This year has presented new challenges, and remote learning was no exception. Students are learning in a way that they aren’t used to, and they’re also learning how to learn in a way they aren’t used to.
Luckily, Camille Fogel, first-grade teacher at Quest Charter Academy, has some tricks up her sleeve. Because she teaches young students remotely, she sees firsthand the challenges of creating a virtual space that is easy for first graders to navigate on their own.
During her live group lessons and on assignments, she uses visual reminders and prompts to keep her students informed on what they should be doing. Everything is always in one place in a slideshow, so they always know where to go for their work.
Some of their work requires a timer to ensure they finish a task in a specific amount of time, which automatically starts when they are in present mode. Because of this, she taught her students to switch back and forth between “big mode” (i.e., present) and “little mode” (i.e., edit) on their screens. She prompts these two actions with a kid-friendly picture in the top right corner of the slides of an elephant or a mouse.
This is just one simple step she teaches her students to help them be independent learners, something they have to be now more than ever. She understands that not all parents can sit with their children to navigate through remote learning, so she takes steps to make sure it is accessible for all.
“I am very open with my students’ families and let them know that I acknowledge these added challenges, and my goal for my students is to be able to complete their work independently, with as little technical support from parents as possible,” said Ms. Fogel. “I prioritize the use of visuals and hyperlinks, along with plenty of videos and audio cues and prompts to provide as many tools as possible to help the student succeed on their own as much as possible.”
Though virtual teaching has a learning curve, like creating a class that feels like a family while students aren’t physically in the same place, she still enjoys the flexibility and creativity that goes along with it.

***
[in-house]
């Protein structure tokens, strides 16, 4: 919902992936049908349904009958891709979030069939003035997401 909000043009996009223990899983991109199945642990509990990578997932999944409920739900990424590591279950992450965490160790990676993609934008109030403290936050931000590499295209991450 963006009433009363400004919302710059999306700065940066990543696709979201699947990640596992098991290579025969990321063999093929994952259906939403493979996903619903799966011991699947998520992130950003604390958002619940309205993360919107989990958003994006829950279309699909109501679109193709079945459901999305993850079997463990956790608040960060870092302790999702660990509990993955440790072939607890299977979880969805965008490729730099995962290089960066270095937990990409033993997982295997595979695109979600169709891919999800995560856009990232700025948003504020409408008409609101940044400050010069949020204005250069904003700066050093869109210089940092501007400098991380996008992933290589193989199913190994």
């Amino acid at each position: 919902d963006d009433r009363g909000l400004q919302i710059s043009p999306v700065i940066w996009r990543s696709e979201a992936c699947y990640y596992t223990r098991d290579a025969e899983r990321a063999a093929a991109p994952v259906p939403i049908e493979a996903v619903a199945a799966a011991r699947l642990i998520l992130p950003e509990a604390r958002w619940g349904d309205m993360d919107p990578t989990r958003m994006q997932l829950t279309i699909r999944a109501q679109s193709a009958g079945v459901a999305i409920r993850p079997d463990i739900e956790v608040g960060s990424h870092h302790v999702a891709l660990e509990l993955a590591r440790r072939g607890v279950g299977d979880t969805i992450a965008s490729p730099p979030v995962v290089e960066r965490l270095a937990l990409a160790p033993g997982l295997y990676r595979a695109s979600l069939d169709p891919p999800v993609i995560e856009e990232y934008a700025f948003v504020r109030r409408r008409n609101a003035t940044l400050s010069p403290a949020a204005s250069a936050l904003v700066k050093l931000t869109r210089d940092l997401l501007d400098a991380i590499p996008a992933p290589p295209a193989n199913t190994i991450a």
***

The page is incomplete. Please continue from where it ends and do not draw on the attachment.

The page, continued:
“Students can still learn, play games, connect with others, and even explore content in ways they have not previously been able to, and as long as educators have an open mind, the possibilities truly are endless!” said Ms. Fogel. “We are not just teaching students how to read, write, add, subtract, etc., we are teaching them how to use these advanced tools to explore the world we live in, seek answers and information, while empowering them to develop an open-minded perspective about the immeasurable potential technology has on our society.”
Ms. Fogel came to Quest as a first-year teacher and has been a first-grade teacher the last three years. This year she has had to teach her students more about how a computer works, and she acknowledges that this generation of learners will have a special understanding of technology because of virtual learning.
Though her class would practice logging on to a computer and using different websites to learn back when she was in-person, virtual learning for first graders requires a lot more navigation. She believes that a big difference this year is the internalized value of working independently and doing their best, especially when it comes to teaching integrity.
“Letting students know that making a mistake is a crucial part of learning is the most important thing when teaching students how to be independent and work with integrity,” said Ms. Fogel.
Her class discusses what it means to be independent, and they highlight the feeling they get when they are able to do something without help. She believes it is a feeling of success and autonomy that makes them feel like they have more control over their own learning. But to be sure her students know exactly when they should be doing something completely on their own, she uses a visual reminder. This way, students and parents can identify the assignments that are meant to assess understanding.
“Since March, Ms. Fogel has been so innovative in her approaches to student learning,” said Kelly Osterhout, principal at Quest. “She has been a great support to all of our staff and has become one of our go-to support people. Ms. Fogel’s lessons are well planned and engaging for our scholars! We are truly fortunate to have her as part of our virtual teaching team.”
Keep up the excellent work, Ms. Fogel!
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